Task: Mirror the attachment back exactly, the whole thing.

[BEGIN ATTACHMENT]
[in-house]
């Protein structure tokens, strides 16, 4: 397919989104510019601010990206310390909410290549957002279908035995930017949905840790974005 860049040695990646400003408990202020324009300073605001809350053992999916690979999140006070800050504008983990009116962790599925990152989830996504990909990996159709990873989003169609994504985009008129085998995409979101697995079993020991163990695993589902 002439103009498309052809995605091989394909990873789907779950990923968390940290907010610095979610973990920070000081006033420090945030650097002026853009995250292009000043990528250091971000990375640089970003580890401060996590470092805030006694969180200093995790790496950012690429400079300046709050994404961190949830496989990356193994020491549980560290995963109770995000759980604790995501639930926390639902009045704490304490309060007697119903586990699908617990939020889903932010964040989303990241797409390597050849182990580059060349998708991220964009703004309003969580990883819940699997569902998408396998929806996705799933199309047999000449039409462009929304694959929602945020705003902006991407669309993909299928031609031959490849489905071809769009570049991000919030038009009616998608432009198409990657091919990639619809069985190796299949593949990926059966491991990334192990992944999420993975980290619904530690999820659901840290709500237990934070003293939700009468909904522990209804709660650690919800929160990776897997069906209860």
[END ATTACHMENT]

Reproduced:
[in-house]
């Protein structure tokens, strides 16, 4: 397919989104510019601010990206310390909410290549957002279908035995930017949905840790974005 860049040695990646400003408990202020324009300073605001809350053992999916690979999140006070800050504008983990009116962790599925990152989830996504990909990996159709990873989003169609994504985009008129085998995409979101697995079993020991163990695993589902 002439103009498309052809995605091989394909990873789907779950990923968390940290907010610095979610973990920070000081006033420090945030650097002026853009995250292009000043990528250091971000990375640089970003580890401060996590470092805030006694969180200093995790790496950012690429400079300046709050994404961190949830496989990356193994020491549980560290995963109770995000759980604790995501639930926390639902009045704490304490309060007697119903586990699908617990939020889903932010964040989303990241797409390597050849182990580059060349998708991220964009703004309003969580990883819940699997569902998408396998929806996705799933199309047999000449039409462009929304694959929602945020705003902006991407669309993909299928031609031959490849489905071809769009570049991000919030038009009616998608432009198409990657091919990639619809069985190796299949593949990926059966491991990334192990992944999420993975980290619904530690999820659901840290709500237990934070003293939700009468909904522990209804709660650690919800929160990776897997069906209860």